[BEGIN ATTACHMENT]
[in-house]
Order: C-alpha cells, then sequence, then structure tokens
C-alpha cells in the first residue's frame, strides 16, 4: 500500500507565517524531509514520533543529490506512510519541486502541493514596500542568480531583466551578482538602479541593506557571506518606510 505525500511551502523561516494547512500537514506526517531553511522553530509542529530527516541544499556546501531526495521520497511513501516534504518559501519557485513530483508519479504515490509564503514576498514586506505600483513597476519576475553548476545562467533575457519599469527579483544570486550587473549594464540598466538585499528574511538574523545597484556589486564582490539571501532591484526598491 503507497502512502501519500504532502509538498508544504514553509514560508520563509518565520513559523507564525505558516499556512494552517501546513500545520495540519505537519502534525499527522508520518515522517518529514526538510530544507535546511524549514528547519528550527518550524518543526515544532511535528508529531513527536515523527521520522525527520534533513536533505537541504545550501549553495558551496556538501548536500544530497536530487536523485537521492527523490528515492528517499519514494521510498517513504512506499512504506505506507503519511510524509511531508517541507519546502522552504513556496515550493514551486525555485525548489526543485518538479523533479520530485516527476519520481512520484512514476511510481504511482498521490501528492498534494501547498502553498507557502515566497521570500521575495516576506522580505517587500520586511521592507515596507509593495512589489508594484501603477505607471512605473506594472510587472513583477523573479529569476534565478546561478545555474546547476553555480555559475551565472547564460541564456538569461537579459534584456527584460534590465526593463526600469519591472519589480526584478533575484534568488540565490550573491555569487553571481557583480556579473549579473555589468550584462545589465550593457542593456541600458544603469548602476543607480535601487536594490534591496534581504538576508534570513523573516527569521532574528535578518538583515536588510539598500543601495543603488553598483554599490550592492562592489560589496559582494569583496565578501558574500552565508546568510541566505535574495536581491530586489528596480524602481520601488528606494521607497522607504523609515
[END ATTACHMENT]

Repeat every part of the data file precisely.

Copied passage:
[in-house]
Order: C-alpha cells, then sequence, then structure tokens
C-alpha cells in the first residue's frame, strides 16, 4: 500500500507565517524531509514520533543529490506512510519541486502541493514596500542568480531583466551578482538602479541593506557571506518606510 505525500511551502523561516494547512500537514506526517531553511522553530509542529530527516541544499556546501531526495521520497511513501516534504518559501519557485513530483508519479504515490509564503514576498514586506505600483513597476519576475553548476545562467533575457519599469527579483544570486550587473549594464540598466538585499528574511538574523545597484556589486564582490539571501532591484526598491 503507497502512502501519500504532502509538498508544504514553509514560508520563509518565520513559523507564525505558516499556512494552517501546513500545520495540519505537519502534525499527522508520518515522517518529514526538510530544507535546511524549514528547519528550527518550524518543526515544532511535528508529531513527536515523527521520522525527520534533513536533505537541504545550501549553495558551496556538501548536500544530497536530487536523485537521492527523490528515492528517499519514494521510498517513504512506499512504506505506507503519511510524509511531508517541507519546502522552504513556496515550493514551486525555485525548489526543485518538479523533479520530485516527476519520481512520484512514476511510481504511482498521490501528492498534494501547498502553498507557502515566497521570500521575495516576506522580505517587500520586511521592507515596507509593495512589489508594484501603477505607471512605473506594472510587472513583477523573479529569476534565478546561478545555474546547476553555480555559475551565472547564460541564456538569461537579459534584456527584460534590465526593463526600469519591472519589480526584478533575484534568488540565490550573491555569487553571481557583480556579473549579473555589468550584462545589465550593457542593456541600458544603469548602476543607480535601487536594490534591496534581504538576508534570513523573516527569521532574528535578518538583515536588510539598500543601495543603488553598483554599490550592492562592489560589496559582494569583496565578501558574500552565508546568510541566505535574495536581491530586489528596480524602481520601488528606494521607497522607504523609515